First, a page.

Much Ado About Uber…

And I Remember It Back When It Was Just a Prefix… After the Break…

Much Ado About Uber…

I’m beginning to think that, whenever companies or industries panic over the sudden popularity of a new competitor, our society has progressed as a civilization.

History tells us that companies are always quick to over-litigate. The controlling interests of the cartoon superhero “Superman” attempted to sue just about everyone and everything that even vaguely resembled a superhero, citing that those entities were merely trying to copy the traits (and success) of their Kryptonian crusader. The RIAA (The Recording Industry Association of America) went into the organizational equivalent of epileptic shock, spasming out lawsuits at a dizzying pace to just about anyone and anything that might have downloaded an MP3 file (a music format file) once the Internet-based company “Napster” became popular. The religion “Scientology” has a historic reputation of being quick with the litigation in protecting it’s interests (along with a slew of tactics viewed as questionable) as a legitimate religion from Internet critics who say otherwise. And who hasn’t heard of “The Great Firewall of China” or of North Korea and the “Guardians of Peace” hacking (which, of course, are completely and totally unrelated despite the highly coincidental timing)?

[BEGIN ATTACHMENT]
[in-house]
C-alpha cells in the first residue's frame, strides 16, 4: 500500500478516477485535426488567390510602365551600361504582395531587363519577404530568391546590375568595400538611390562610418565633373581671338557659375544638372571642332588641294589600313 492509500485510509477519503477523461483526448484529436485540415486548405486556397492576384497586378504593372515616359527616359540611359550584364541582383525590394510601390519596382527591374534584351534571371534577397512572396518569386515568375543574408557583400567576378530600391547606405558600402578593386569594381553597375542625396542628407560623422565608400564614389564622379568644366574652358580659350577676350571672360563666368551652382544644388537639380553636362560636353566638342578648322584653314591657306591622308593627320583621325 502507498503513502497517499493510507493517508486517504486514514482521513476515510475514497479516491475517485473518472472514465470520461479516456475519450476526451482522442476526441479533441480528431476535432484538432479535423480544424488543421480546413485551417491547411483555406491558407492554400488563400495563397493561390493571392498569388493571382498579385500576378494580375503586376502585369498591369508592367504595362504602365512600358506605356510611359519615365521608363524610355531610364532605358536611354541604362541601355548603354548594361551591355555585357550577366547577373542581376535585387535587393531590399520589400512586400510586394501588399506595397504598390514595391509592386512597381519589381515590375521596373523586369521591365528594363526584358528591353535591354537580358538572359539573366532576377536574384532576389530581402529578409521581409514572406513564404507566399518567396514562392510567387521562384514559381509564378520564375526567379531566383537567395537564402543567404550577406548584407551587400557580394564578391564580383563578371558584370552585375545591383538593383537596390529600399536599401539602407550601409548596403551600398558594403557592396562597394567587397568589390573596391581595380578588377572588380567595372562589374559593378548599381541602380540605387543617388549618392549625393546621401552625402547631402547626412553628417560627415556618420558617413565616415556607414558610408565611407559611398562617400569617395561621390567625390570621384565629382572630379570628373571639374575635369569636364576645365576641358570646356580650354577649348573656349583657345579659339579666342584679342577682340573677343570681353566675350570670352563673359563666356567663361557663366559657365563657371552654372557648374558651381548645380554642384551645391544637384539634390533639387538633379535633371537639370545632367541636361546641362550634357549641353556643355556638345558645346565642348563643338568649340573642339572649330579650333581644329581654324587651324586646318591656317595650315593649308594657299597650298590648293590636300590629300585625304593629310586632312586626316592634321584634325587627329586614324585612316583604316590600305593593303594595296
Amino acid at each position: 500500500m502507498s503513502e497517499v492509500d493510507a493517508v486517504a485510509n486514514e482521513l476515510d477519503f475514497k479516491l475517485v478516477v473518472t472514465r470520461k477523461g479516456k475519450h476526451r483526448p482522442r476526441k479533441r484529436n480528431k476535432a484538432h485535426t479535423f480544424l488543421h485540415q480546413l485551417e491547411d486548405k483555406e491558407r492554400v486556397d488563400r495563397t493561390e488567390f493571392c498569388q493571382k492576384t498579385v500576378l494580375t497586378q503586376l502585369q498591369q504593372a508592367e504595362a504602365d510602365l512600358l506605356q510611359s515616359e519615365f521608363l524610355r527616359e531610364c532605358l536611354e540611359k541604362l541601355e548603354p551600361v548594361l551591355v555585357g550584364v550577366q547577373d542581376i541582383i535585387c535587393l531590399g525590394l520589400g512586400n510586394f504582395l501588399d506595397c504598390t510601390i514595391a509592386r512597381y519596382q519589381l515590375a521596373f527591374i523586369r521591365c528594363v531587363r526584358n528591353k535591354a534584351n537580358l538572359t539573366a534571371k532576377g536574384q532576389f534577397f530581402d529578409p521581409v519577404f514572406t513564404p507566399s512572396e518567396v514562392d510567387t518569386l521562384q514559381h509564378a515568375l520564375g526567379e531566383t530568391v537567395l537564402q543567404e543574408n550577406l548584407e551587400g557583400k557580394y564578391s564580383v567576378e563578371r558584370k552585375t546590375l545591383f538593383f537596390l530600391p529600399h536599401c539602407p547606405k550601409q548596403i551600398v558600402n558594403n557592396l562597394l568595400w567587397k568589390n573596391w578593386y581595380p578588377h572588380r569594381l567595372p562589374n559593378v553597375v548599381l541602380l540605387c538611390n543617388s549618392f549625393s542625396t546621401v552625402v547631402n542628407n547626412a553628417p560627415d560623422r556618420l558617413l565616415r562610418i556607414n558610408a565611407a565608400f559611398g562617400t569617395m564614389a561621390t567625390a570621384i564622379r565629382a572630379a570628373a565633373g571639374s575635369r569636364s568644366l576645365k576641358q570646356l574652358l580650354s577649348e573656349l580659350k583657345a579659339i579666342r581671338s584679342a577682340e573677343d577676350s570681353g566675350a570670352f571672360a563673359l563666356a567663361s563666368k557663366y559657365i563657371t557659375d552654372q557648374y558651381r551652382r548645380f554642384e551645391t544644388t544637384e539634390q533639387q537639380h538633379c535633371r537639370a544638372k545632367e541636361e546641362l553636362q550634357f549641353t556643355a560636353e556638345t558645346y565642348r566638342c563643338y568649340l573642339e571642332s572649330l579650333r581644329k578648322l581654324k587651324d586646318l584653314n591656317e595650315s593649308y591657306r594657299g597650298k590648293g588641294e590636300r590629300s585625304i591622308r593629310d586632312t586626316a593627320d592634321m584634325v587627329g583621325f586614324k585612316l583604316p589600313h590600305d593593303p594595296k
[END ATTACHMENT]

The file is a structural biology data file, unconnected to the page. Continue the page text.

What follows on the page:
In the words of Shakespeare, “The lady doth protest too much, methinks.”

And now there’s another one: Uber.

I’m not in the market for a driving service. I have no need for one. Yet this isn’t the case for millions, tens of millions and even hundreds of millions of people throughout the world. Some people may only need such a service a few times in their entire life. Some might need such a service a few times each year. Some may need it a few times each week.

In Walt Disney’s original vision of EPCOT (Back when it was still envisioned to be a city and not a theme park), the public transportation system for that endeavor was to be exhaustive to the point where you would only have to walk for a few minutes before some form of automated transportation took over and transported you to your destination in a faster and more efficient manner. We don’t live in that world or anything close to it. Cities, to be certain, have some form of comprehensive public transportation system – It has to; It has millions of people living in a very small, very cramped environment. Cities can’t afford to have everyone possess individualized motorized transportation and so it needs to invest in transportation through bulk, either by buses or trains or boats… But public transportation can’t do it all. It can’t be all things for all people. Even the largest, densely-populated cities that have the most renown transportation systems, there lies privatized, commercialized transportation. There are bicycle couriers, there are limousines and taxis and gondolas and rickshaws.

And right now, Uber is shaking those limousines and taxis services to their core. As someone has stated, Uber is to the taxi service was Napster was to the music industry.